My pain varies depending on what part of me is hurting at the time and if they’re pinching a nerve. When my ribs dislocate it often feels incredibly painful, like someone is trying to rip open my rib cage. I currently have a dislocated rib that is also pinching a nerve and it’s causing burning pain that’s wrapped around to the front of my rib cage.
My migraines often feel like I’m getting an icepick shoved into my eye or getting hit in the side of the head with a baseball bat. Fibromyalgia is equivalent to feeling like I got scrubbed down with sandpaper and then got all the bones in my body broken.
Usually if I take my medicines in a timely manner I don’t flare for a particularly long time. Though I do have some migraines that I try to treat with my oral migraine medications that cling. I may have them for a couple days or until I use my injectable medications to abort them. Though if I get stuck in a severe Gastroparesis flare it could require a trip to the hospital for IV fluids and medicine.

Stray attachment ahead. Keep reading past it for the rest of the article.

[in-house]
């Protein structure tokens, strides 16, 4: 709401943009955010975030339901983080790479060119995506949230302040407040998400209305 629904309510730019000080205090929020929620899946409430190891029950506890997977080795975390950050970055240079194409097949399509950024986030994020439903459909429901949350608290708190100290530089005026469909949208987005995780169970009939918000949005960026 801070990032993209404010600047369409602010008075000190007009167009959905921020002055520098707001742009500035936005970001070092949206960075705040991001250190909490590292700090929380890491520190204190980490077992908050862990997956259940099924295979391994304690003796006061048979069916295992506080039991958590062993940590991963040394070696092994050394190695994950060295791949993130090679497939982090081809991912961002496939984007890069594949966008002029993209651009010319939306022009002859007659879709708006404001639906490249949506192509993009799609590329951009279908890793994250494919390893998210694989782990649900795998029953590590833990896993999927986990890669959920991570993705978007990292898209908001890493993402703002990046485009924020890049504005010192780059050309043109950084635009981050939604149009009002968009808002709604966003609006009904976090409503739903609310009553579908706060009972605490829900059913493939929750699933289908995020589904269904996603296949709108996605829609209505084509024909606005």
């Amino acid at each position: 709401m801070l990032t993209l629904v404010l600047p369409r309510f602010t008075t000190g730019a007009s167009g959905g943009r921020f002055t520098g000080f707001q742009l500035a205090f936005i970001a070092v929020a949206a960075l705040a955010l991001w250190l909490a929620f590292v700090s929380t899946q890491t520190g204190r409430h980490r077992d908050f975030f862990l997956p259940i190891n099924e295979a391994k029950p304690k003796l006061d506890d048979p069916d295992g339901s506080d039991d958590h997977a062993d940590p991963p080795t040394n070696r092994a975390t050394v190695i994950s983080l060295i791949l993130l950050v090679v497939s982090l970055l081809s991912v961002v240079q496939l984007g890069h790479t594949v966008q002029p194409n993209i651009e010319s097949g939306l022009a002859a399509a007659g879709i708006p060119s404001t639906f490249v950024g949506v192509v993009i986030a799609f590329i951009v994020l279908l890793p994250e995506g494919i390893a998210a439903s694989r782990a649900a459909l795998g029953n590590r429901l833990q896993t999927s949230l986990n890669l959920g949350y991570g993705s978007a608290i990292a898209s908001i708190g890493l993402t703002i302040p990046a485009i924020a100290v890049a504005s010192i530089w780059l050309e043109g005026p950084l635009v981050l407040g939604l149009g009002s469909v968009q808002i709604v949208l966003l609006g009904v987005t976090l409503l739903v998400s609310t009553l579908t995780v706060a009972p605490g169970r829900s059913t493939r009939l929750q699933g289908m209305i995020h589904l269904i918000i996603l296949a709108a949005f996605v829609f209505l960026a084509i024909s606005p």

Coping with flares can be a bit tricky but it depends on what kind of flare that I’m in. Migraines can usually be taken care of easily with oral or injectable medicines. Fibromyalgia flares are a bit more intensive, I take pain medicine then soak in a Epsom salt bath. Arthritis flares are one of the worst kinds of flares, they hurt so much more than a Fibro flare that I need steroid injections to help the flare stop. Gastroparesis flares can be a bit tricky too because I’m unable to eat or do anything because I’m too nauseous to move. Medication barely helps if I take it orally though I do have medicines that I can put through my feeding tube to help me.